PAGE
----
Eric Miller was nominated for the post by Leahy. Shortly after he took the job as U.S. attorney, his wife, Liz Miller, held a fundraiser for Leahy at the couple’s home. Liz Miller had just left the Shumlin administration where she served as chief of staff from January 2013 to March 2015.
While Liz Miller was chief of staff, Shumlin promoted AnC Bio and Jay Peak projects to investors in Vietnam and China and appeared in a video claiming that the state audited all of the Jay Peak projects. The Jay Peak EB-5 projects were never audited — by the state, or anyone else.
When questions were raised about allegations of financial improprieties at Jay Peak in 2014, the Shumlin administration defended the developers, casting aspersions on investors and VTDigger, which first reported allegations of fraud.
After news reports about financial improprieties broke in the summer of 2014, Liz Miller was instrumental in transferring oversight of the projects from the commerce agency to the Department of Financial Regulation.
Shumlin was especially focused on the AnC Bio project, which had been suspended by the commerce agency in the summer of 2014. The governor personally ensured Quiros the biomedical center proposal would be reinstated after VTDigger published an expose about self-dealing by the developers. In a March 2015 email exchange, Shumlin told Quiros he would issue a press release “correcting” the account in VTDigger.
Liz Miller left her post later that month.
She could be called as a witness in the U.S. attorney’s criminal case against Quiros, Stenger, Kelly and Choi.
The nature of the probe
Typically, fraud cases involve simultaneous civil and criminal investigations, and civil charges are soon followed by indictments. But in the Jay Peak matter, it was three years before the Vermont U.S. attorney brought charges.
Eric Miller didn’t launch a probe until after the SEC brought charges in April 2016 in the Southern District of Florida.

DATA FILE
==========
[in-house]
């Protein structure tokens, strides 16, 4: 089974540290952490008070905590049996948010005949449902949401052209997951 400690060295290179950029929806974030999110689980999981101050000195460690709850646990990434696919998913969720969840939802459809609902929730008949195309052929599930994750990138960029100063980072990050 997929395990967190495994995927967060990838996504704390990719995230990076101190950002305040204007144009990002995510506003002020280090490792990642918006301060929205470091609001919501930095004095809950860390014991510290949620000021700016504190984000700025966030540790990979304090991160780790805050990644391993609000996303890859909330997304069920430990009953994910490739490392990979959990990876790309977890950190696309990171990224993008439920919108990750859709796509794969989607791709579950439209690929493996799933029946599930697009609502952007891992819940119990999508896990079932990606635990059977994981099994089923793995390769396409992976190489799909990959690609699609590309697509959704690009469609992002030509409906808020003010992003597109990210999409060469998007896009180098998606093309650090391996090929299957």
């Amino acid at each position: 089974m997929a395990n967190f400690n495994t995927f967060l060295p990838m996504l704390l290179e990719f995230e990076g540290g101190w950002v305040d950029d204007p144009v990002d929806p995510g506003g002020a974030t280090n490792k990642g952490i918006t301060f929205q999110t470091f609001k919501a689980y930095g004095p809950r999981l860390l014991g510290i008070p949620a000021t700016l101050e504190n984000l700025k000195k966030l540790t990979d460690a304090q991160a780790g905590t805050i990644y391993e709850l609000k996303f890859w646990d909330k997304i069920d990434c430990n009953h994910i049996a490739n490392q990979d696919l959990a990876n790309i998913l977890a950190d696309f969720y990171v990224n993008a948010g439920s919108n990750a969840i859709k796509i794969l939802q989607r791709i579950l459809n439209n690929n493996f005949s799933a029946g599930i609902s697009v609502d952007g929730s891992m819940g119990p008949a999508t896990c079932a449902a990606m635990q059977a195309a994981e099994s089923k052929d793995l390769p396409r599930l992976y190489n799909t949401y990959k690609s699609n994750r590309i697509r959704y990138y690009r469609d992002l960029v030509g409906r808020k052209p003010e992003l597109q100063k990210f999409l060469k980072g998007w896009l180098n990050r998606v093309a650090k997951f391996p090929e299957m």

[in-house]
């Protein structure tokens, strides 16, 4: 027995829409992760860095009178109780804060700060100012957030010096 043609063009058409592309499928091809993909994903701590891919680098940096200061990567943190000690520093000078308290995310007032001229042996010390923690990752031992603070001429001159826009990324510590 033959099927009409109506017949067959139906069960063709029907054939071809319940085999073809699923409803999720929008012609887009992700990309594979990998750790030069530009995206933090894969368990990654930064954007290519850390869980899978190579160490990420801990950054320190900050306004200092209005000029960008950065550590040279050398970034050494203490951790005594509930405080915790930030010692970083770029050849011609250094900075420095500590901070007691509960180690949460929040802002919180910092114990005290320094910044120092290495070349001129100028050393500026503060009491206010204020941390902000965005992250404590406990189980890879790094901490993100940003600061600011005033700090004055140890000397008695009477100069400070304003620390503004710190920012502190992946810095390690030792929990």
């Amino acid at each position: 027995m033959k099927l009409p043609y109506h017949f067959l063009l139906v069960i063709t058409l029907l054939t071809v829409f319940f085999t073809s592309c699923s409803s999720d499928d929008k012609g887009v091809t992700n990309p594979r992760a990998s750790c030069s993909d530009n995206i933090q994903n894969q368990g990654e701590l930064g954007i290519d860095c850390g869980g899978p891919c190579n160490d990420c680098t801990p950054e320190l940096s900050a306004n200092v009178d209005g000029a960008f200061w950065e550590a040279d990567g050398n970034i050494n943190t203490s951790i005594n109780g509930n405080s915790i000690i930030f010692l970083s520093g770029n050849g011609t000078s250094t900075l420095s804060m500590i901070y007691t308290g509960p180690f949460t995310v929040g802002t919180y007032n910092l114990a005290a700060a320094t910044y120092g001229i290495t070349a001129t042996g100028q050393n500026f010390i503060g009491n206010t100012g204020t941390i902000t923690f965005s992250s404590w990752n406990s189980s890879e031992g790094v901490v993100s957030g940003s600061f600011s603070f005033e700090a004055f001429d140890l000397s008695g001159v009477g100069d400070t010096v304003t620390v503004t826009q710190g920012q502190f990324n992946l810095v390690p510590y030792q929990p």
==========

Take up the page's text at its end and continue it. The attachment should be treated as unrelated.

At the time, Eric Miller told Seven Days that the U.S. attorney’s office would be “doing this by the book.”
“Under clear Department of Justice rules, I have not and will not play any role in decisions that relate to the governor’s administration — including decisions on the scope of the federal investigation as it could relate to state agency actions,” Miller said.
In that same report, Liz Miller told Seven Days that she had nominal involvement in EB-5 and as chief of staff was only responsible for high-level decision-making in the governors’ office.
After Eric Miller’s departure from the U.S. attorney’s office, the seat remained vacant for more than a year. In the interim, the case was picked up by Assistant U.S. Attorney Nicole Cate.
In 2018, Christina Nolan was named U.S. attorney and Paul Van de Graaf, assistant U.S. attorney, was brought into the investigation.
Years of bad publicity
Levine also argued that Quiros would not get a fair trial because the jury pool would be skewed by years of negative publicity that culminated in the U.S. attorney’s press conference at an abandoned construction site in downtown Newport known as “the hole.” The site has been empty since the spring of 2015 when Stenger had most of a block of old housing and retail stock torn down. While Stenger had hoped to construct an office building on the site, that project was never sold to EB-5 investors. The AnC Bio Vermont site is located a mile or so from Newport proper.